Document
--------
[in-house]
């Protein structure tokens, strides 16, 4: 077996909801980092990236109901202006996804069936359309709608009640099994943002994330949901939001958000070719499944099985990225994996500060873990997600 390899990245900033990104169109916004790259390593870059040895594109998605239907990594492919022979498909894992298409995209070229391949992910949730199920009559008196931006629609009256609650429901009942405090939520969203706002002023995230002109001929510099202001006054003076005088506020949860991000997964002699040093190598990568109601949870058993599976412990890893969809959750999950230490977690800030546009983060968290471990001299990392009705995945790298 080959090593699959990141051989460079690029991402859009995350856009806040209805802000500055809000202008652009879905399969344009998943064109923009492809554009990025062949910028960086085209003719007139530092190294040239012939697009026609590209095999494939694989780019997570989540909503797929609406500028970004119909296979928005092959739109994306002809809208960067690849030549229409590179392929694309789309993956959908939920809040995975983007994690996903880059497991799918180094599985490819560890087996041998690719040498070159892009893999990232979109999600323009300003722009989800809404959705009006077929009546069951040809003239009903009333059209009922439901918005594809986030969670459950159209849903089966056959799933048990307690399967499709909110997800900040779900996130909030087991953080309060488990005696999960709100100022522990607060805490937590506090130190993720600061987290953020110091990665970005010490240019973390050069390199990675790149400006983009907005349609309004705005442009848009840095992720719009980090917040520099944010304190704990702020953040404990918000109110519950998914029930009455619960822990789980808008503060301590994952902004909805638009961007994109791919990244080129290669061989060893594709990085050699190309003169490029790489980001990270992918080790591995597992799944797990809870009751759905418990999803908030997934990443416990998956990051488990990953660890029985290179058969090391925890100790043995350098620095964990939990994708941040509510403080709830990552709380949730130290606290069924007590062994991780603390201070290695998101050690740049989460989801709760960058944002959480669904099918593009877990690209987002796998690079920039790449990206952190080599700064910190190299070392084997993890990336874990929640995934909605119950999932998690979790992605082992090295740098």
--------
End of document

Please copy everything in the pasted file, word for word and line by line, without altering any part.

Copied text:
[in-house]
């Protein structure tokens, strides 16, 4: 077996909801980092990236109901202006996804069936359309709608009640099994943002994330949901939001958000070719499944099985990225994996500060873990997600 390899990245900033990104169109916004790259390593870059040895594109998605239907990594492919022979498909894992298409995209070229391949992910949730199920009559008196931006629609009256609650429901009942405090939520969203706002002023995230002109001929510099202001006054003076005088506020949860991000997964002699040093190598990568109601949870058993599976412990890893969809959750999950230490977690800030546009983060968290471990001299990392009705995945790298 080959090593699959990141051989460079690029991402859009995350856009806040209805802000500055809000202008652009879905399969344009998943064109923009492809554009990025062949910028960086085209003719007139530092190294040239012939697009026609590209095999494939694989780019997570989540909503797929609406500028970004119909296979928005092959739109994306002809809208960067690849030549229409590179392929694309789309993956959908939920809040995975983007994690996903880059497991799918180094599985490819560890087996041998690719040498070159892009893999990232979109999600323009300003722009989800809404959705009006077929009546069951040809003239009903009333059209009922439901918005594809986030969670459950159209849903089966056959799933048990307690399967499709909110997800900040779900996130909030087991953080309060488990005696999960709100100022522990607060805490937590506090130190993720600061987290953020110091990665970005010490240019973390050069390199990675790149400006983009907005349609309004705005442009848009840095992720719009980090917040520099944010304190704990702020953040404990918000109110519950998914029930009455619960822990789980808008503060301590994952902004909805638009961007994109791919990244080129290669061989060893594709990085050699190309003169490029790489980001990270992918080790591995597992799944797990809870009751759905418990999803908030997934990443416990998956990051488990990953660890029985290179058969090391925890100790043995350098620095964990939990994708941040509510403080709830990552709380949730130290606290069924007590062994991780603390201070290695998101050690740049989460989801709760960058944002959480669904099918593009877990690209987002796998690079920039790449990206952190080599700064910190190299070392084997993890990336874990929640995934909605119950999932998690979790992605082992090295740098």